Why am I Writing this Blog?

I am very concerned about the growing level of illiteracy among our children. This blog is for parents who are homeschooling, parents whose children are falling behind at school and they don't know how to help them, teachers who would like to bounce ideas off an experienced teacher or get ideas to help student with problems. I will do everything in my power to help anyone in the areas of reading and writing.

In this blog I'll be using the original English spelling forms, so please make allowances if you're American or have been taught the American spelling form.

Please be understanding about the advertisements on the blog. It gives me the opportunity to earn a little to add to my pension.

Related links for teaching training, lesson plans and worksheets:

Fantastic Free Video series on how to teach handwriting:
by handwriting expert Nan Jay Barchowsky
by handwriting teacher Matt Nisjak

HIGHLY RECOMMENDED: http://www.handwritingebooks.com/
101 sheets of lower case and 101 of upper case letters, plus a bonus book on numbers and another on words for $5.95 for the lot - A great bargain.

Information on Education and Homeschooling
EducationBug: Education Directory - articles, directory, newsletter and profiles on schools

Free Worksheets:
Eastside Literacy
First - Schools

Lined Handwriting Sheets:
Handwriting For Kids

Making Handwriting Sheets:
Handwriting Worksheets
Ed Helper

Videos About Teaching Handwriting:
Teachers TV

Free Lessons and Ideas:
The Electric Company
First 55 Come Alive
Literacy, Families and Learning
ESL Partyland

Ed Helper - Spelling
Ed Helper - Reading Comprehension
Ed Helper - Vocabulary
First - School
Sites for Teachers
Sites for Parents
Clipart for Worksheets
The Teacher's Corner
Teaching Made Easier
School Express

Membership Sites:
Ed Helper
Reading A-Z
ELSIE: Reading 0-6

Inexpensive Handwriting Books
Staidens Homeschooling

Saturday, May 10, 2008

Reply to Email from a Reader about Book Phobia

I have the reader's permission to answer her question on my blog, as it may help others.

Her child had trouble reading in the first three years of his schooling and came to dread any time a book was put in front of him. He felt that it was just another opportunity to show his peers how 'dumb' he was. He began to refuse to even try to read a book.

He has now developed the concept of sounding and can read words and even sentences, but he still cannot read a book. She has chosen a book, put the words on flashcards and he can read them. She has put the words onto pieces of paper exactly as they are in the book and he's drawn the pictures to go with them and read them quite easily. However, when she puts the identical story in front of him as a book, he becomes very stressed. He looks at the pages but can't seem to read them.

This is not a common problem but I've encountered it several times in my years of teaching. Occasionally a student will develop a book phobia. Books have become associated with failure, stress, embarrassment and fear. He has gone to school each day with his stomach tied in knots, dreading going to class because he will fail yet again in front of his classmates. The teacher may become angry with him. Maybe a few children will victimise him in the playground, calling him names and making his failure even more public.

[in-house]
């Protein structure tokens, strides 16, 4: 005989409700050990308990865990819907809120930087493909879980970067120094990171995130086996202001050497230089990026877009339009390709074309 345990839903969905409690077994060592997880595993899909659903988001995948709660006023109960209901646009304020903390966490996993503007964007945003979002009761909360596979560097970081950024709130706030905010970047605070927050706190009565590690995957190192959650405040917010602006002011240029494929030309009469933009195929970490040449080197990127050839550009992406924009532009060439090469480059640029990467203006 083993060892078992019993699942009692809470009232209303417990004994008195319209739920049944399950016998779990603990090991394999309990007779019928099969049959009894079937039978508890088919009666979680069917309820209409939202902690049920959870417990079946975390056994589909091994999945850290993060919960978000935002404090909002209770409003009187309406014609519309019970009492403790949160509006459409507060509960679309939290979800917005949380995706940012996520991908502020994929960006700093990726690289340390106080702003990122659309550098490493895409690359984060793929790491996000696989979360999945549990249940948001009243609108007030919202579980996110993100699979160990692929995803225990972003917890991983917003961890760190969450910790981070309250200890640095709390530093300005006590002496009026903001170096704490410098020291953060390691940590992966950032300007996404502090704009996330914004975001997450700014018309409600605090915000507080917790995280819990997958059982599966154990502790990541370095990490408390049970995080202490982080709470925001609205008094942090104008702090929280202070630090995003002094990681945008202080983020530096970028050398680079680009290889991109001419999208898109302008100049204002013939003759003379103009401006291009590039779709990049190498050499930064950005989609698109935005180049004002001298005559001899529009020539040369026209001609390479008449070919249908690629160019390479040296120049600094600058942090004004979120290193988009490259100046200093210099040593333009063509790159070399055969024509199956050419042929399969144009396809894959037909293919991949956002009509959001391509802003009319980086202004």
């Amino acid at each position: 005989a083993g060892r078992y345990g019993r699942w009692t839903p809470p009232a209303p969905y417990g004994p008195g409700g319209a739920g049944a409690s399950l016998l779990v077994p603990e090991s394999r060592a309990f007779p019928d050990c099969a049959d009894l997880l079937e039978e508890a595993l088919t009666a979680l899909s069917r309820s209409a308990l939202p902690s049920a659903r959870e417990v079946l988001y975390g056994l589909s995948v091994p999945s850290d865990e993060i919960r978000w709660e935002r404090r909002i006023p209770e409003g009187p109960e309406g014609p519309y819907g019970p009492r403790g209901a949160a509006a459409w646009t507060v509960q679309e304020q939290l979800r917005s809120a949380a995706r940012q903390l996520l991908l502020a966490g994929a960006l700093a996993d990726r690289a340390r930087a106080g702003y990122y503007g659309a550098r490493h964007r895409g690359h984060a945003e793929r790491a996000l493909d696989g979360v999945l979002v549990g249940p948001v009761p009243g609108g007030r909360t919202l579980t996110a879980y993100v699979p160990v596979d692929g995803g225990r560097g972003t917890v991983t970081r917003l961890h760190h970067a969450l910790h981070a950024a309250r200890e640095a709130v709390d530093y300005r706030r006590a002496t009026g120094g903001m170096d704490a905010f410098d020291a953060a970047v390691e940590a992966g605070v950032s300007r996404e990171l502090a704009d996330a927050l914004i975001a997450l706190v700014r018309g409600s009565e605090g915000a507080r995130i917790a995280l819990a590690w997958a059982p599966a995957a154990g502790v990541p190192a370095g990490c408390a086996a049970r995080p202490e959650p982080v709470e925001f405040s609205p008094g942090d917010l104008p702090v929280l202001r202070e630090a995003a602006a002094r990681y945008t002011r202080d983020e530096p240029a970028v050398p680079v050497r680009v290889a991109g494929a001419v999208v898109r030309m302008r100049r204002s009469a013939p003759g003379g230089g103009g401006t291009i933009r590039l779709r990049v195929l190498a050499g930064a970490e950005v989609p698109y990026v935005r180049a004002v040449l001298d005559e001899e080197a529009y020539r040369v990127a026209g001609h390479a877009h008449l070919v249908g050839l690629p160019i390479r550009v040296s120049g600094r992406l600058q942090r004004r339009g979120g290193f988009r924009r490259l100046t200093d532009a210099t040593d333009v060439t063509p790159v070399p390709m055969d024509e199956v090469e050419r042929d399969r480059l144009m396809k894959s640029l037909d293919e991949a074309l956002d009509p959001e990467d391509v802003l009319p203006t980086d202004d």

It's perfectly understandable that the anxiety caused by this type of experience will continue, even after the child can actually read. After all, one experience of being confined can result in claustrophobia, or trauma in the outdoors can result in agoraphobia later on.

The method I've used to overcome this is an easy one. Take a book with only one or two lines of print on each page. Then, very lightly, in pencil, draw a simple picture over each noun (a noun is the name of a person, place or thing). Show the student what you've done and explain that it won't be hard to read this book because the pictures will show him what most of the words are.

Read the book through with him and if he can't read any of the words that don't have a picture above them, discuss with him what symbol you can draw above it to help him. For example, above the word 'in' you could draw a 'U' with a small circle inside it and you could turn the 'U' upside down and put the circle on top of it for the word 'on'. For the word 'and' you could use '+'.

When you've drawn all the pictures that he needs, ask him to read it. If he's still worried about it, read it through with him as many times as he wants you to. Tell him that if he gets stuck, you'll help him. The aim is to have him relaxed about reading it.

Do this to six or seven books that have the same theme and so repeat many of the same words. As he becomes used to a certain book, ask him to choose a word he knows, so that you can erase the picture above it. If he's hesitant to do this, leave it till the next day and ask him again. He needs to be confident enough to let you do it. Remember that the aim is to make him comfortable with books. He can already read, so you don't need to rush this. It will take as long as it takes. Letting him set the pace, gradually erase the pictures, so that eventually only the words are left.

By the time you've done this with all the books you've chosen, he will probably be confident enough to carry on by himself. If he's not, get another selection of books. It can be on another theme. Do the same thing with the new books. This is a phobia. Be patient. It may take time to overcome, but this method has worked every time I've used it.

The method of drawing simple pictures above harder words in a book, can also be used with children who are just beginning to read. It enables them to read books that are more difficult and increases their confidence. Again, as they learn the words, erase the pictures.

No comments: